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2016FallSymposiumURCreativityEngagement has ended
Tuesday, December 6 • 10:15am - 12:00pm
To Yield Or Not To Yield; Ambivalent Sexism On Sidewalks

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Existing research supports the idea that both benevolent sexism and gendered social norms can influence interactions between men and women. Previous benevolent sexism studies suggest that society may perceive women as a group that needs protection. Infantilizing women due to this subordinate role may influence the way men interact socially with women and vice versa. Additionally, a paternalistic society that supports benevolent sexism is more likely to reinforce the idea of men as dominant, which may also influence interactions across genders and in same-gendered interactions. In this study, we examine pedestrians’ willingness to yield on a sidewalk, manipulating the gender of the person with whom participants come into contact. We hypothesize that women are more likely to yield to a male confederate, whereas men are more likely to yield to a female confederate: the former being a result of perceived power structures in favor of male dominance, the latter being a result of benevolent sexism/paternalistic chivalry. This study has implications for discovering the impacts that benevolent sexism and/or gendered social norms play into our everyday lives.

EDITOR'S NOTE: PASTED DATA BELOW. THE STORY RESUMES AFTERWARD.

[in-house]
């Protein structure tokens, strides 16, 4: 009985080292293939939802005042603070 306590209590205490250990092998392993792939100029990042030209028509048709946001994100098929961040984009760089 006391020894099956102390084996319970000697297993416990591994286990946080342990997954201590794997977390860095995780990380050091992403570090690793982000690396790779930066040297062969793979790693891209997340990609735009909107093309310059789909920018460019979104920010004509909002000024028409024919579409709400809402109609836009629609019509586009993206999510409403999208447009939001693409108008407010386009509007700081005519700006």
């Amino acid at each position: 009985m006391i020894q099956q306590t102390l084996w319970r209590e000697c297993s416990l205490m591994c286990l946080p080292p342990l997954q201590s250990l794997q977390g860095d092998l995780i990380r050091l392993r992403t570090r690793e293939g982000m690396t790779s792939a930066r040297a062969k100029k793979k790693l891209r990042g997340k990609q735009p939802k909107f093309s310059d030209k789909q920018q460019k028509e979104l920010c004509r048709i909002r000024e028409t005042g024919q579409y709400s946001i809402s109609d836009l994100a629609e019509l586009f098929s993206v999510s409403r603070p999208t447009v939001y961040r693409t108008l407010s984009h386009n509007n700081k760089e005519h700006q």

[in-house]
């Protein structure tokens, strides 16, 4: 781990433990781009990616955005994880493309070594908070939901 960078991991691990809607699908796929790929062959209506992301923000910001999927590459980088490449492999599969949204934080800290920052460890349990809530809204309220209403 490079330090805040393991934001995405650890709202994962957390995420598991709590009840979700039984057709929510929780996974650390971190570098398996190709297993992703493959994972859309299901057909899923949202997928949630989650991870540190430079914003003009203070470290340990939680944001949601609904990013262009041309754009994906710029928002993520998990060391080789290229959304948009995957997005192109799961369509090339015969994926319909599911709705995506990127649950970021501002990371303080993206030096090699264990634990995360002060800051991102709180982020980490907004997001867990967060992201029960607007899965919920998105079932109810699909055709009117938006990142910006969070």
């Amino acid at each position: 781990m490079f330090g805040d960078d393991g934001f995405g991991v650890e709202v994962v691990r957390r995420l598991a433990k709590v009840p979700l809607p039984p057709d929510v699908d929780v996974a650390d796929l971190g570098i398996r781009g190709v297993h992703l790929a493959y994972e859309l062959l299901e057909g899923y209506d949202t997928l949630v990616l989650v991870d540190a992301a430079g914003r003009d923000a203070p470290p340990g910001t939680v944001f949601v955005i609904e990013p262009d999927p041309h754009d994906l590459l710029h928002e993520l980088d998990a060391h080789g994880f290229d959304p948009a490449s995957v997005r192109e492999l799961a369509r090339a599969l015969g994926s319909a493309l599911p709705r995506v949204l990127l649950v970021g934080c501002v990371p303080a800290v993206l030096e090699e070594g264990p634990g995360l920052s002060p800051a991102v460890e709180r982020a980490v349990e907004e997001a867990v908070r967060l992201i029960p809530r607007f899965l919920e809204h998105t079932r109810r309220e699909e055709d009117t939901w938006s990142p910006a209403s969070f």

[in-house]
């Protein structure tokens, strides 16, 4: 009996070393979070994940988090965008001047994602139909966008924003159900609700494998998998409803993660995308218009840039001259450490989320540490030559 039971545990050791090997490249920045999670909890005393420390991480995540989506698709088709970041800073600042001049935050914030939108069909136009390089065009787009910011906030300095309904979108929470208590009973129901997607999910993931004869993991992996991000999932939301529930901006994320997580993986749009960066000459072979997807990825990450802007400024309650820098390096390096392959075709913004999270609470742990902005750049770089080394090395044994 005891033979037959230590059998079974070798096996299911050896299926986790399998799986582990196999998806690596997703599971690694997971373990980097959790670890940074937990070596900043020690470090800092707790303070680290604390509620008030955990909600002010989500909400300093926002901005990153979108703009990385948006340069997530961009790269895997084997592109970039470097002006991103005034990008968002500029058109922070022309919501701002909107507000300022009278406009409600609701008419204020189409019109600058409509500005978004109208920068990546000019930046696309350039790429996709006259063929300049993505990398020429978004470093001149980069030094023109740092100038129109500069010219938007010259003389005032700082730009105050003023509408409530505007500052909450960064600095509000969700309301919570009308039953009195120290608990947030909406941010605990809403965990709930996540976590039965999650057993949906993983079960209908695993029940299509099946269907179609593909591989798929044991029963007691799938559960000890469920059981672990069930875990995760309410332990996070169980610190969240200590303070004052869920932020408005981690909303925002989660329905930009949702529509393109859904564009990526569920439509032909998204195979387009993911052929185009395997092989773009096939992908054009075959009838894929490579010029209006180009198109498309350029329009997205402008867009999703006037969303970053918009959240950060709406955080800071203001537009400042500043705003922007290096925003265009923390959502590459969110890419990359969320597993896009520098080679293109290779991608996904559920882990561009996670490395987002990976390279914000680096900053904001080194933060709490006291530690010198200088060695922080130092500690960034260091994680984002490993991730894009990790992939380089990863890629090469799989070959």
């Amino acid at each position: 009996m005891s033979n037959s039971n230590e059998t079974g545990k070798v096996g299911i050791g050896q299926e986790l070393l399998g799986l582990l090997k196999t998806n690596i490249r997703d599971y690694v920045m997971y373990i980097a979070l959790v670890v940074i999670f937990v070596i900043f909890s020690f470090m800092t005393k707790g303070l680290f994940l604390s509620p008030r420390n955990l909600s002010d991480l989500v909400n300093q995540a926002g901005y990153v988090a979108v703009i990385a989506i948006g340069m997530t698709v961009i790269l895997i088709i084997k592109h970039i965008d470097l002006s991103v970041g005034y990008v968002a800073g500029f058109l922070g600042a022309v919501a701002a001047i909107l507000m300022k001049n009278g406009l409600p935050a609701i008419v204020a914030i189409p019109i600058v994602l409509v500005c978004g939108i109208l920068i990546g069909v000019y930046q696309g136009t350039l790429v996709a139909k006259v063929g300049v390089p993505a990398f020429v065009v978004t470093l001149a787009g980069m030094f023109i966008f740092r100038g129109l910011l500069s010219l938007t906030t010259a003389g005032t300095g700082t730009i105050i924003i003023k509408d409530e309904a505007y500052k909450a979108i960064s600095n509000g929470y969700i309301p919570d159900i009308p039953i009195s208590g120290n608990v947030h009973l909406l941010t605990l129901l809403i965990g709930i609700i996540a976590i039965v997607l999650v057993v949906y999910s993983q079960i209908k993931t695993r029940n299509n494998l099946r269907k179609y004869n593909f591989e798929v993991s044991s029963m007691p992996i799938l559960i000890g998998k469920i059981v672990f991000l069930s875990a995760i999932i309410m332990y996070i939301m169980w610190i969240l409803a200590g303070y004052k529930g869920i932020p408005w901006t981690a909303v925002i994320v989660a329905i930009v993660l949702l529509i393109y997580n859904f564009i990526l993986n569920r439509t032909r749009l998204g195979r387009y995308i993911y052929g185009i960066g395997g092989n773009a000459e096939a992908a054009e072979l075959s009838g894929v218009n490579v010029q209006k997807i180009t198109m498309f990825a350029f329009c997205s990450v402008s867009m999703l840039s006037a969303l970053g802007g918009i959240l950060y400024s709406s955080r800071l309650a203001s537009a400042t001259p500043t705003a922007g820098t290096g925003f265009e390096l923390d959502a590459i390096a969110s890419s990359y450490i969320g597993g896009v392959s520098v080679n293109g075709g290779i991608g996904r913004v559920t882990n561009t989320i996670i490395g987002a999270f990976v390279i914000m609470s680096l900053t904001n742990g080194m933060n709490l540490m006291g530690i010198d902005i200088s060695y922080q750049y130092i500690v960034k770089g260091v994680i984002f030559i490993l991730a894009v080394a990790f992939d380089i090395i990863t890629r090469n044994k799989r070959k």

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Tuesday December 6, 2016 10:15am - 12:00pm
Wilma Sherrill Center - Concourse

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